Malta: Vitals investor chases Steward for $5 million in London courts
15 Sep 2020

Steward Healthcare is facing a $5 million claim in a London court from an American investor who loaned Vitals Global Healthcare millions in their initial bid to obtain the controversial hospitals privatisation in Malta.

A London court will allow Steward to defend its case against the claim made by medical professional Ambrish Gupta, whose Medical Associates of Northern Virginia (MANV) was an early investor in the Vitals project, back in 2015.

But apart from fighting the claim, Steward is acknowledging that Gupta’s claim might be invalid because of allegations of corruption made against Vitals in the Maltese press, an ongoing magisterial inquiry into the Vitals concession, and a recent NAO audit of the hospitals’ privatisation.

The court case opens a new front on the controversial hospitals deal, which has been marred by irregularities on a hospitals’ privatisation believed to have been a fait accompli by the former Muscat administration, and a group of unknown investors.

The claim concerns a multi-million loan that Gupta had made to Vitals’ ultimate beneficial owner – Bluestone Investments – when it was negotiating the concession for St Luke’s, Karin Grech and Gozo hospitals in January 2015.

In March 2015, Gupta reached a deal on how to finance the Vitals project, with Bluestone owners Mark Pawley and Ram Tumuluri, Portpool Investments (PIL) and Bluestone Special Situation #4 (another Bluestone offshore company).

Vitals was granted the government contract in November 2015.

But Gupta and MANV had advanced $4 million to Bluestone Investment Management, as well as another $650,000 as a bond payment for the Vitals concession.

A dispute arose in September 2016 over Gupta’s and MANV’s share in the Vitals project. Gupta was accused of endangering the €200 million project, and the opposing sides lawyered up.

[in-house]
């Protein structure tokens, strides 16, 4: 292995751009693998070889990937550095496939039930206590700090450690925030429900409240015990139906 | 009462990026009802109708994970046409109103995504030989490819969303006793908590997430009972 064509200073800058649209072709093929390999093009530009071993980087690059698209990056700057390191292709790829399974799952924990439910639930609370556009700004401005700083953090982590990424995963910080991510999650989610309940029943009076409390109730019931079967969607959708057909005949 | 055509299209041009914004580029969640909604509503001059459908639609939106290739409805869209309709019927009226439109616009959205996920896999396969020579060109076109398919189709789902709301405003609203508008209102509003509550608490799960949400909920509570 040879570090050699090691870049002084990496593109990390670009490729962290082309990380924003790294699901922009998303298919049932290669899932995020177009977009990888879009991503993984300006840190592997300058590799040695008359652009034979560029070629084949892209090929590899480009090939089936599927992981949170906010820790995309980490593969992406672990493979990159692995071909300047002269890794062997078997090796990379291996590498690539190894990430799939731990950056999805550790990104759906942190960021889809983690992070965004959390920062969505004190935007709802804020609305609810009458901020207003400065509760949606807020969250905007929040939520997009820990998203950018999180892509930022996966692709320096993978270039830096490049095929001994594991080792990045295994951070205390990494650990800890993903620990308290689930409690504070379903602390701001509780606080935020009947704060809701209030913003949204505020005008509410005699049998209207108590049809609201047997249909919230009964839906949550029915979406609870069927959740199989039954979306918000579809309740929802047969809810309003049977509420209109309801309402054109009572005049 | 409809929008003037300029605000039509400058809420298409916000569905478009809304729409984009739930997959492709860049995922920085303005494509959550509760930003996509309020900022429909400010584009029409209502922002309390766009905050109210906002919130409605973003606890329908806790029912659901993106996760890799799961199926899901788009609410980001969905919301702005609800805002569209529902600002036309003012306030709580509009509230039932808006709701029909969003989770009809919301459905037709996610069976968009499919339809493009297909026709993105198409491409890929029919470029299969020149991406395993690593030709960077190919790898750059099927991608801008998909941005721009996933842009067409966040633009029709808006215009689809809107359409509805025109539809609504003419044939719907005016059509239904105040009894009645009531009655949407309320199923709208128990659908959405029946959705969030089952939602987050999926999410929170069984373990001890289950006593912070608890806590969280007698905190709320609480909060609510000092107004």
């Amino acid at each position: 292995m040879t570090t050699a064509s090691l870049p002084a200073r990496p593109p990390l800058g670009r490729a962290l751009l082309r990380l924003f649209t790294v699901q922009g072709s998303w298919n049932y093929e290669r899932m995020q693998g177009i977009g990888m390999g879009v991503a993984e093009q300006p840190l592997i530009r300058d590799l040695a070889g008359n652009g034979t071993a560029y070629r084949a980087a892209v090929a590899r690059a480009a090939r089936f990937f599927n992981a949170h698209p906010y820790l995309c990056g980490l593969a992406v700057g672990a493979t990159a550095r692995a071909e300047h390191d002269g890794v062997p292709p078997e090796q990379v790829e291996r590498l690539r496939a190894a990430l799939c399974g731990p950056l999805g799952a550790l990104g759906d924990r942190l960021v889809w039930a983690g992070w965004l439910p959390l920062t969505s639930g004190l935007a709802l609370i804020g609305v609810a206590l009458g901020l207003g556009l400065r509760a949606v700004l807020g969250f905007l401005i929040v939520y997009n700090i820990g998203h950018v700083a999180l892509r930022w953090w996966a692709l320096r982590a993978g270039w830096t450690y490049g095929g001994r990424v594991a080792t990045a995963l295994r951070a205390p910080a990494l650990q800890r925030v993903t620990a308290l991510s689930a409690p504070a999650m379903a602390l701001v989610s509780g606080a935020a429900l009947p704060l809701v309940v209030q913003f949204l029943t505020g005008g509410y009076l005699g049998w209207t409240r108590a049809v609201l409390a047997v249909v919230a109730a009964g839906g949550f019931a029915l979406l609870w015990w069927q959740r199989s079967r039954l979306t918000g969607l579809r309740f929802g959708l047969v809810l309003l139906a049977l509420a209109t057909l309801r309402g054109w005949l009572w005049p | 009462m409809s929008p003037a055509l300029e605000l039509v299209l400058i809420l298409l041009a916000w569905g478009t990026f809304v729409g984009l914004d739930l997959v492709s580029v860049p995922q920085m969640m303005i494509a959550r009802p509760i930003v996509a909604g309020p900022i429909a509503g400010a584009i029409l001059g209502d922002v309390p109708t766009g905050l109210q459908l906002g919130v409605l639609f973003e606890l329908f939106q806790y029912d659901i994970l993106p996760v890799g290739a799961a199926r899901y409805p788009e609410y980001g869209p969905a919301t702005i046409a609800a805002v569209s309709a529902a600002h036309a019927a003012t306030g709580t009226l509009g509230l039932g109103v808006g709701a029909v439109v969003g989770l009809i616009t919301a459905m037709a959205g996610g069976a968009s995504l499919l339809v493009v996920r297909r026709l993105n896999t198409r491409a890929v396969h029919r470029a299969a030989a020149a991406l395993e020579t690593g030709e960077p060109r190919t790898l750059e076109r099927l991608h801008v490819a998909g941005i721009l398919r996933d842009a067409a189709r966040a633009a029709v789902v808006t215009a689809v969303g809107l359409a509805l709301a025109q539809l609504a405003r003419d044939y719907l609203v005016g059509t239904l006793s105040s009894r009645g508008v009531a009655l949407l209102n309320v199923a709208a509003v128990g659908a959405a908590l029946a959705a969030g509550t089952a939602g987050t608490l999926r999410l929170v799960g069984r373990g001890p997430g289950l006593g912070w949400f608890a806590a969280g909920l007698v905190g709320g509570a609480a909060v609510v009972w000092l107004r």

A settlement was soon reached in December 2016 to pay MANV $10 million – $5 million was settled straight away, but another $5 million, at 8% interest, had to be paid up by February 2017.

But the second tranche was never paid, and Vitals eventually sold off its concession to Steward Healthcare International in December 2017, and the dispute dragged on into 2019.

Gupta is chasing his money in a London court, asking it for a summary judgement to uphold the settlement deal.

But it turns out that Steward, in requesting a trial in which it can make a proper defence. is acknowledging the possibility of corruption or money laundering in the €200 million concession that preceded the American company’s acquisition of the Vitals operation in December 2017.

In oral submissions to the London judge, Steward’s counsel referred to press reports that Vitals’ investors had already obtained an MOU with the Maltese government in October 2014, five months before the official process for the hospitals concession started. It also referred to the NAO investigation and an ongoing magisterial inquiry into money laundering and corruption allegations.

In their submissions, the Steward defence counsel wanted a court trial that would enable a proper inquiry into the circumstances surrounding the grant of the concession, which had led to the dispute between the Vitals investors.

According to the court decision, Steward’s counsel said Gupta’s settlement could be impugned because the Vitals “concession was obtained illegally, since it was obtained as a result of the wrongful conduct referred to in the press reports” and because a first memorandum of understanding with the Maltese government was “unlawful because it predated the tender process.”

The court also said that when pressed, the Steward defence accepted that “the obtaining of the concession involved other illegal acts, such as money laundering, on the part of currently unspecified parties.”

“Thirdly, it might be the case that the settlement agreement, and in particular the confidentiality agreement, were designed to ensure that a conspiracy to obtain the concession unlawfully, did not come to light. Fourthly, therefore, that because the settlement agreement was entered into for an illegal purpose, it was void or unenforceable.”

By Matthew Vella, Malta Today, 14 September 2020

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